• Human growth takes so long because there is so much to learn. It takes about as long to learn to be a good human as it takes to reach adult size - 16 to 20 years. Our genetically-engineered uruk-hai would emerge fully-formed and as helpless as any baby without technological intervention in the form of pre-birth artificial instruction and training, though in a few hundred years, that may well be entirely possible.

  • A growth rate this high in a pool of cold sludge would require a pretty high energy input. There would have to be someone around continually dumping fresh nutrients into the sludge in order to maintain its levels of consumable nutrients, though one "keeper" could look after quite a few sludge tanks, many more than a humanoid female can gestate internally.


Nanotechnology can cause all the right atoms to be arranged in the right way, so it doesn't violate the laws of physics.

Using the assembly routines generally present for the development of living animals, which is the for-sure way to create such an animal (why invent wholescale general replicators when living animals already self-assemble?) will run into some issues.

When growing in a womb, there is a whole adult animal providing working support systems while the embryo is growing, and using active metabolism to provide processed nutrients.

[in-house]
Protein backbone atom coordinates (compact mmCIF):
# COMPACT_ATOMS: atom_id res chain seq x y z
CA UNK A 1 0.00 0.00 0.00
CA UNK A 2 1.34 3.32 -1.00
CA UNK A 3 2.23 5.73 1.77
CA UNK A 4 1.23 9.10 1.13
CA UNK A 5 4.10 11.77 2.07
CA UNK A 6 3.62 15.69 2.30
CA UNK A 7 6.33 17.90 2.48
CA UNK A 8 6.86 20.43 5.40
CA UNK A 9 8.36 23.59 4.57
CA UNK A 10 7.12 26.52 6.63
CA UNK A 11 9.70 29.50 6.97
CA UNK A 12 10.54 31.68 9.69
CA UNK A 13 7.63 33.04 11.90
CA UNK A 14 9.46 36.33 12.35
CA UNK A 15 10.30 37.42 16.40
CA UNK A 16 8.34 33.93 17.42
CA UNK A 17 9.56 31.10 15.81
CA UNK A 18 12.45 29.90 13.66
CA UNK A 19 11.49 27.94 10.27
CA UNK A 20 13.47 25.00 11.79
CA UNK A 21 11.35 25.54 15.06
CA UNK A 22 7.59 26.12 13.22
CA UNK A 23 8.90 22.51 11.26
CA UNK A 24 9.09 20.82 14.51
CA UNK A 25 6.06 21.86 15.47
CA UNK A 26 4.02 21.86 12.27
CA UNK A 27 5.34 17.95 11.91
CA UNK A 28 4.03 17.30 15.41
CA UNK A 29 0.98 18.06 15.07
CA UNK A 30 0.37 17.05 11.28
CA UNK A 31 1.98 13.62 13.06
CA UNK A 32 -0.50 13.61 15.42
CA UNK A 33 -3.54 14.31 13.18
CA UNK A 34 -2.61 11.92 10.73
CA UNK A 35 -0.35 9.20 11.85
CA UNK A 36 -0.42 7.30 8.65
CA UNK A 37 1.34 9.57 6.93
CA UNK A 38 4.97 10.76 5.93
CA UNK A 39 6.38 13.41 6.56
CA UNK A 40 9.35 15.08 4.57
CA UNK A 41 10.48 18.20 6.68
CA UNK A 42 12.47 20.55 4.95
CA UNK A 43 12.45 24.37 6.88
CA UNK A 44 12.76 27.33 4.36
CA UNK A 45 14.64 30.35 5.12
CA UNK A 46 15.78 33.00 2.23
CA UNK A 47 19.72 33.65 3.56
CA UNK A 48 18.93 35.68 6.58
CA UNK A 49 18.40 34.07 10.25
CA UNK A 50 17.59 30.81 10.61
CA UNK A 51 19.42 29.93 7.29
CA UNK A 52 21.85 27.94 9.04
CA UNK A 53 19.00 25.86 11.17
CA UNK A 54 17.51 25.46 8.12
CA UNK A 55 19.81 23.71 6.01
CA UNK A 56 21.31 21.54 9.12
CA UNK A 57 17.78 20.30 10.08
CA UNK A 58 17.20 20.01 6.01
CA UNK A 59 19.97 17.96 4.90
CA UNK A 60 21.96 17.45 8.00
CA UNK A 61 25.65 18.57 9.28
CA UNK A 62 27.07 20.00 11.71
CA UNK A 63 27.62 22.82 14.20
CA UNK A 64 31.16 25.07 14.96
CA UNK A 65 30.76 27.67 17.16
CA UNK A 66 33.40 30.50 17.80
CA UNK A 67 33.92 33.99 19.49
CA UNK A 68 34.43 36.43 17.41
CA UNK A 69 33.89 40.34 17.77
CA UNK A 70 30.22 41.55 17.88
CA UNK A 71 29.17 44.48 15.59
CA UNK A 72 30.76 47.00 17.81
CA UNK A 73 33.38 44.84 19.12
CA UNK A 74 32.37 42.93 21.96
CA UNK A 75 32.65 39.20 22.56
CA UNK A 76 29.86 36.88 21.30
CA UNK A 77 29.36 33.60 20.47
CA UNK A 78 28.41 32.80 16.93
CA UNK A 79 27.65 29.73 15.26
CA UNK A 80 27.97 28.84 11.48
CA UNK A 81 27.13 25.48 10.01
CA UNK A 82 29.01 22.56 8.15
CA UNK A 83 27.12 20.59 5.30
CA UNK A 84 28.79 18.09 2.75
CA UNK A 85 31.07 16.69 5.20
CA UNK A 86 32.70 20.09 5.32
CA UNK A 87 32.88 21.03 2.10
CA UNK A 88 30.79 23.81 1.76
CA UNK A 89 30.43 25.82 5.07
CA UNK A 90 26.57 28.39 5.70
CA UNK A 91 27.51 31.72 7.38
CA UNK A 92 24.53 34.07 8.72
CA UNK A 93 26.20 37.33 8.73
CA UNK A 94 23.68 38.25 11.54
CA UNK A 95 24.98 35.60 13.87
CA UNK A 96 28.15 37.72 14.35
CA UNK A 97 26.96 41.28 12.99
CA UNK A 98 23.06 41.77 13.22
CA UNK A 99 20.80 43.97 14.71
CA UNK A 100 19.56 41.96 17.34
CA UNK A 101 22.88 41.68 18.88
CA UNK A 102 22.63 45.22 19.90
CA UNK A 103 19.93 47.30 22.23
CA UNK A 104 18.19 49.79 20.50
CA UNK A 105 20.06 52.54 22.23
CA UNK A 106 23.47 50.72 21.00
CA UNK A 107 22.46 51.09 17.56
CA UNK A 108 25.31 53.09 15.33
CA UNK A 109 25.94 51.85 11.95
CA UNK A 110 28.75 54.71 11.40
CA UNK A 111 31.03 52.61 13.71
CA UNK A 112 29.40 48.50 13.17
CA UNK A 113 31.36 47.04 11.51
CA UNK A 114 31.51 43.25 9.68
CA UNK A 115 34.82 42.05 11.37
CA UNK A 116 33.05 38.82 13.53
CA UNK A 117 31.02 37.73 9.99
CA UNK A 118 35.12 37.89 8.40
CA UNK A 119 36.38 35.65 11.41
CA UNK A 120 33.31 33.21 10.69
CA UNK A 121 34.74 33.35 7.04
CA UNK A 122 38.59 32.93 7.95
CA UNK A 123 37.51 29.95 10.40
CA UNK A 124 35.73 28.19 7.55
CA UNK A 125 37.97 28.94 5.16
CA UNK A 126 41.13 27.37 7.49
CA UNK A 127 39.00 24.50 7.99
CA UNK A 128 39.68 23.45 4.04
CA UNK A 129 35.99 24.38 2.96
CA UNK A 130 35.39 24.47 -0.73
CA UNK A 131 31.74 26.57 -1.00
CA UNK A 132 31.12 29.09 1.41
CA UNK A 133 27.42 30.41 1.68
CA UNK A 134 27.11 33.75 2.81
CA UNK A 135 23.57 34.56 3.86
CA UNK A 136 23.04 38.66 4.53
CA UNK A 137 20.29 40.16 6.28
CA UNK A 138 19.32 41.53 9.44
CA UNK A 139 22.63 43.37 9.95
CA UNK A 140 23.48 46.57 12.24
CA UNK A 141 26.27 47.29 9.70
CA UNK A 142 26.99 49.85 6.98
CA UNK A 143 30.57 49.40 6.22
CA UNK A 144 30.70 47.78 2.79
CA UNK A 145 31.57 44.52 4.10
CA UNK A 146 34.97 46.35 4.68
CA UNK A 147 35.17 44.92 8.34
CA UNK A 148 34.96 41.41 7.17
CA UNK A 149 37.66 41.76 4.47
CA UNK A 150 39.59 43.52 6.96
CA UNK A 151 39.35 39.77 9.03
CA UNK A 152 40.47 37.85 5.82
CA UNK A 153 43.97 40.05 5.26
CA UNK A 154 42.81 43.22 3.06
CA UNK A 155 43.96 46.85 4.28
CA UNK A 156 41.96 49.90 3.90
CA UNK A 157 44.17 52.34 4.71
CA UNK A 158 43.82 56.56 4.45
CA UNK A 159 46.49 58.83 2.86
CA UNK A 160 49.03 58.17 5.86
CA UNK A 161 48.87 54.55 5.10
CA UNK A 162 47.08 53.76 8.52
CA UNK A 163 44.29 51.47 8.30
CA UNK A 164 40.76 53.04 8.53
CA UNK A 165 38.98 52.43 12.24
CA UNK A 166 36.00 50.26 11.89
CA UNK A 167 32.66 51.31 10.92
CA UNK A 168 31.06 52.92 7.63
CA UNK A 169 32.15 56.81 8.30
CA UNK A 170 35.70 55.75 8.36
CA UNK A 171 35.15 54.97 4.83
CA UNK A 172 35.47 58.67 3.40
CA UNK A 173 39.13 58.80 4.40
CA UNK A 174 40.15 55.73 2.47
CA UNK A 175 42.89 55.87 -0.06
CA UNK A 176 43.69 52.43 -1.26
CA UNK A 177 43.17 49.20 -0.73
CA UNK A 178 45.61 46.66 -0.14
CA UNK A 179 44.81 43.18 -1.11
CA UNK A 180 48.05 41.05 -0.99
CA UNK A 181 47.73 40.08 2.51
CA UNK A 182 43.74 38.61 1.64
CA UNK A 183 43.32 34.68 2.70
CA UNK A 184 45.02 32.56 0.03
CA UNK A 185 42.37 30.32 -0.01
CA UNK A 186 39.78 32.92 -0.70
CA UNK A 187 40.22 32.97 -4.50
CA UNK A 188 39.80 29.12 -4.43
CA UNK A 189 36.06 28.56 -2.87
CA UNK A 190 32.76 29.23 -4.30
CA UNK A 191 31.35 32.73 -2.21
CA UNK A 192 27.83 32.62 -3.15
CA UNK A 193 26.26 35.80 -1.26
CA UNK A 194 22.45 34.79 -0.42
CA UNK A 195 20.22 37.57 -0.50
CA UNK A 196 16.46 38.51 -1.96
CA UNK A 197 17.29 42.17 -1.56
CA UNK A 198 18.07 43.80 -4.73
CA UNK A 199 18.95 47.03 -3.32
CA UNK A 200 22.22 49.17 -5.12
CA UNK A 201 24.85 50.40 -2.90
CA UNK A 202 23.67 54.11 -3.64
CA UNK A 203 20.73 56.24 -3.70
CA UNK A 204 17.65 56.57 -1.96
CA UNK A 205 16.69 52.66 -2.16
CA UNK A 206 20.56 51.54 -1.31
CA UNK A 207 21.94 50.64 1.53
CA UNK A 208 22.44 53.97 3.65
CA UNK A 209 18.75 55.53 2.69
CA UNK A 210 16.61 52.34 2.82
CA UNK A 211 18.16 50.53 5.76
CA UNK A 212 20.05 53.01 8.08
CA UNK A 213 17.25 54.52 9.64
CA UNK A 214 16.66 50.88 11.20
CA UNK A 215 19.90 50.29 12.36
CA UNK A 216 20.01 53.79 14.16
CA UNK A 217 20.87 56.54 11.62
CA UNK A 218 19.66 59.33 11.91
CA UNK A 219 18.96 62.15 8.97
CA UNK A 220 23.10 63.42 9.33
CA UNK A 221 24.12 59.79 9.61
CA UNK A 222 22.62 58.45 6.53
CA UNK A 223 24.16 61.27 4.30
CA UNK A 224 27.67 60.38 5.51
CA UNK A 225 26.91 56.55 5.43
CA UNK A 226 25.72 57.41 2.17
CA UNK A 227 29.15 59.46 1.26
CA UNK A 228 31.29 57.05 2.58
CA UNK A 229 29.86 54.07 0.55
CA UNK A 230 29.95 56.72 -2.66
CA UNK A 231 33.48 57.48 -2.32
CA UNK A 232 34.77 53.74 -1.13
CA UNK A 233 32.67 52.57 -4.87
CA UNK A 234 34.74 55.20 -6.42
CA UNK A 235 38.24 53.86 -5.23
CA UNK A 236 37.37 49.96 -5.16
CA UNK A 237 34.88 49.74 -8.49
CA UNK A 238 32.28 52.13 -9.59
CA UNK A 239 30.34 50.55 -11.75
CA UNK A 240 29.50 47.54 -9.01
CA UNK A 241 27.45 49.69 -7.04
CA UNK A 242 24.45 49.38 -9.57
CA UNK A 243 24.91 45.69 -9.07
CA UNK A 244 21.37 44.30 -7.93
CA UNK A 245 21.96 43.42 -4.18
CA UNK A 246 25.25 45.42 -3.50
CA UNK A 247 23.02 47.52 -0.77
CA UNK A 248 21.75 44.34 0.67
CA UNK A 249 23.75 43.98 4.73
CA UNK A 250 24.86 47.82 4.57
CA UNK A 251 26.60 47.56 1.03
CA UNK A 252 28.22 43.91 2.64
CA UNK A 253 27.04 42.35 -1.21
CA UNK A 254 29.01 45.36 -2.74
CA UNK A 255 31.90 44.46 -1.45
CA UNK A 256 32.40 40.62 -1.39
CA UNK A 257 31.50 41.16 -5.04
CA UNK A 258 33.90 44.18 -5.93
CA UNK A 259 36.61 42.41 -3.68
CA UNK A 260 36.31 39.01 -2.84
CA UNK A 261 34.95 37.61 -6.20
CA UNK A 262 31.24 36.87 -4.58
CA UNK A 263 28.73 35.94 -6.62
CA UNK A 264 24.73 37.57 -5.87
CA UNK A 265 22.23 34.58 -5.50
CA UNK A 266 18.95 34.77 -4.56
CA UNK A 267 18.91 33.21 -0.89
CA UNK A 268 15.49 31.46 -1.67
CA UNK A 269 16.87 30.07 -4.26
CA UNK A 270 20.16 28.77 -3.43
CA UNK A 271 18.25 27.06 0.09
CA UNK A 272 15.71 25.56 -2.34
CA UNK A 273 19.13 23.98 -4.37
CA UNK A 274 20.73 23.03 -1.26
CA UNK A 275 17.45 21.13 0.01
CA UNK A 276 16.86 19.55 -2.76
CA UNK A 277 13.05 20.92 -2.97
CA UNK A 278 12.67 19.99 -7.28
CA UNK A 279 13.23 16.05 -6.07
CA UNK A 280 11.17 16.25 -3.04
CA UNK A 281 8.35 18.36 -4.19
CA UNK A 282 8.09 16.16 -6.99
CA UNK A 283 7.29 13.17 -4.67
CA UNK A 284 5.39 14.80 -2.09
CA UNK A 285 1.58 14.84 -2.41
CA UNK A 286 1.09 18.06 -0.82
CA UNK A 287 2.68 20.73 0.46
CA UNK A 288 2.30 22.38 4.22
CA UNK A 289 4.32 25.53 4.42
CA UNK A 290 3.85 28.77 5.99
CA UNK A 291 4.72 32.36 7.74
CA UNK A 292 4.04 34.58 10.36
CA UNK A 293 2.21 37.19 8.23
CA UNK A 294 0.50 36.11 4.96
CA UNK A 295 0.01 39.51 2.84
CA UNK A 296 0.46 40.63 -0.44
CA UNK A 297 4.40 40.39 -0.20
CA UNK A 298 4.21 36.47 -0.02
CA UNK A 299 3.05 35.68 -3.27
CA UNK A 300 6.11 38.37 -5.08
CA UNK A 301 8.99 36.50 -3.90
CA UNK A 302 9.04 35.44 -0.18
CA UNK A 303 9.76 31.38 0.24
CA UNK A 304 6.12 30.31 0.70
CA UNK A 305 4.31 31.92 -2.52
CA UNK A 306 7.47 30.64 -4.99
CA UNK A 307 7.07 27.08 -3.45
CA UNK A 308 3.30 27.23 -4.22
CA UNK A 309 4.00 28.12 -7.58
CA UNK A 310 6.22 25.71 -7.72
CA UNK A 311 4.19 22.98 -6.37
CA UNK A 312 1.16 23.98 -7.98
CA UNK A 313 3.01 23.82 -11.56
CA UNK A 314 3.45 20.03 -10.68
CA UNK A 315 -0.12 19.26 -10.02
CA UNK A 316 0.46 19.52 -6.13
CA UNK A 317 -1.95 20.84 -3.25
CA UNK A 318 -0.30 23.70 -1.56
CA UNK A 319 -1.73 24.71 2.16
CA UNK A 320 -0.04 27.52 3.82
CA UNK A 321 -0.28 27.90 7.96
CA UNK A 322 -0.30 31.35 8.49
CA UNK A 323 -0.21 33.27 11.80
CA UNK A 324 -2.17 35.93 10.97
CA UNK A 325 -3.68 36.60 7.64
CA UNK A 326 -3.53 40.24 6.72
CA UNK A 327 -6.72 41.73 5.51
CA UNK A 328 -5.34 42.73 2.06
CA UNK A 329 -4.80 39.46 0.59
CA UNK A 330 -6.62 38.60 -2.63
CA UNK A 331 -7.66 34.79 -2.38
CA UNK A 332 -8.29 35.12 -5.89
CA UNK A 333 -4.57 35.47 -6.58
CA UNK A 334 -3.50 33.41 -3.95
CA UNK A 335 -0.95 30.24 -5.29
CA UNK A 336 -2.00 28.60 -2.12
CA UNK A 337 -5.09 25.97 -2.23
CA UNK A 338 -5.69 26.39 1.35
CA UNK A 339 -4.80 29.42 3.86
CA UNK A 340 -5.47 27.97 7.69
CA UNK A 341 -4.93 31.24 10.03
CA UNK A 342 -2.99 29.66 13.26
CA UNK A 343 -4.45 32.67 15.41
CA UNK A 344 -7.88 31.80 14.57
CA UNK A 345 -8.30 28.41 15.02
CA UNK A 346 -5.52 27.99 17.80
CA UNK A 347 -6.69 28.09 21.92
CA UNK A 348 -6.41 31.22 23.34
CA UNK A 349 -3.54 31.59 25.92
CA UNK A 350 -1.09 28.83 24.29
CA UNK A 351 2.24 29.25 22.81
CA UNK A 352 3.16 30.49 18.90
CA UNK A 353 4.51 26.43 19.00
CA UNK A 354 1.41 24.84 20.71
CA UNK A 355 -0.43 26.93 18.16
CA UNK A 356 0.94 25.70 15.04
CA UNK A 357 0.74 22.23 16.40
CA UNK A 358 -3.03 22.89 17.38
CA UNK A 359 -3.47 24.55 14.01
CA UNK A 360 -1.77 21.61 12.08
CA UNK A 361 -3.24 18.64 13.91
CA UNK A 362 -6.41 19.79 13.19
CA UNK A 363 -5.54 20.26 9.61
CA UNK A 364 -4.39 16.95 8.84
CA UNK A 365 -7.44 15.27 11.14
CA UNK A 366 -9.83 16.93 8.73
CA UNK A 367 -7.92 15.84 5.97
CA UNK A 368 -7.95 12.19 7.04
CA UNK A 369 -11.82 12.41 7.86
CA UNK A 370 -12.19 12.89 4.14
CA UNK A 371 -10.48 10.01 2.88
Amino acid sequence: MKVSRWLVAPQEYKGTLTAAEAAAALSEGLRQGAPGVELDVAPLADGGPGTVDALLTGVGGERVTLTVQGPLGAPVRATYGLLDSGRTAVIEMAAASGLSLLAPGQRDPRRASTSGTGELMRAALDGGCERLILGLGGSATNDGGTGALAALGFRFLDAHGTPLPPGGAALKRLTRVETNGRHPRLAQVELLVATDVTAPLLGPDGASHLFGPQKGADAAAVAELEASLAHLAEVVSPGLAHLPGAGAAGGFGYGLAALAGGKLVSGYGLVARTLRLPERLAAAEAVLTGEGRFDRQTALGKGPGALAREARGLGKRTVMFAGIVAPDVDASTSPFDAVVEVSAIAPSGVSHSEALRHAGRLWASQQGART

Thinking of an egg instead, you need pre-processed stuff with more than enough mass for the final assembly to be prepared ahead of time, which is nothing like pulling more primitive stuff out of sludge.

You'll also find the egg is limited in size by scaling laws. It can't get enough oxygen for anything larger, for example.

Perhaps looking at the way plants work: a system of roots and vines can grow fruit which are actually "eggs" for the desired creature, but being actively fed and energized they are really "wombs". The idea of roots and already working plant-like tissue can process raw materials, but what about getting enough energy? An autotroph would need a huge amount of solar collector surface area and it would also take a long time as the overall metabolism is slow. Would the one plant even be able to maintain the growing animal fetus?

So look at fungi, not plants. No visible huge leaves, just hidden hyphae "eating" the energy-rich material already present. That's getting somewhere: it's hidden under the surface, it can digest dead animals and other plant matter rather than having to build everything up from air and sunlight. But the rapidity of the metabolism is still not high enough to grow and maintain a warm-blooded animal. It would be more animal-like itself, using circulating blood rather than slowly diffusing protoplasm. It would be animal-like tissue spreading out like roots, maybe like a Siphonophore which is a really cool SF-ish creature!

The animal spreads out colony parts along vine-like tendrils, including mouths/stomachs for gathering food from the bog, gills to get oxygen, and might even have active hunting elements that remain tethered or return to the sedentary bodies. Think of jellyfish parts. And one huge bell is actually a womb with the bioengineered solderer being grown inside.

There's your answer. And it's scary and awesome in its own right!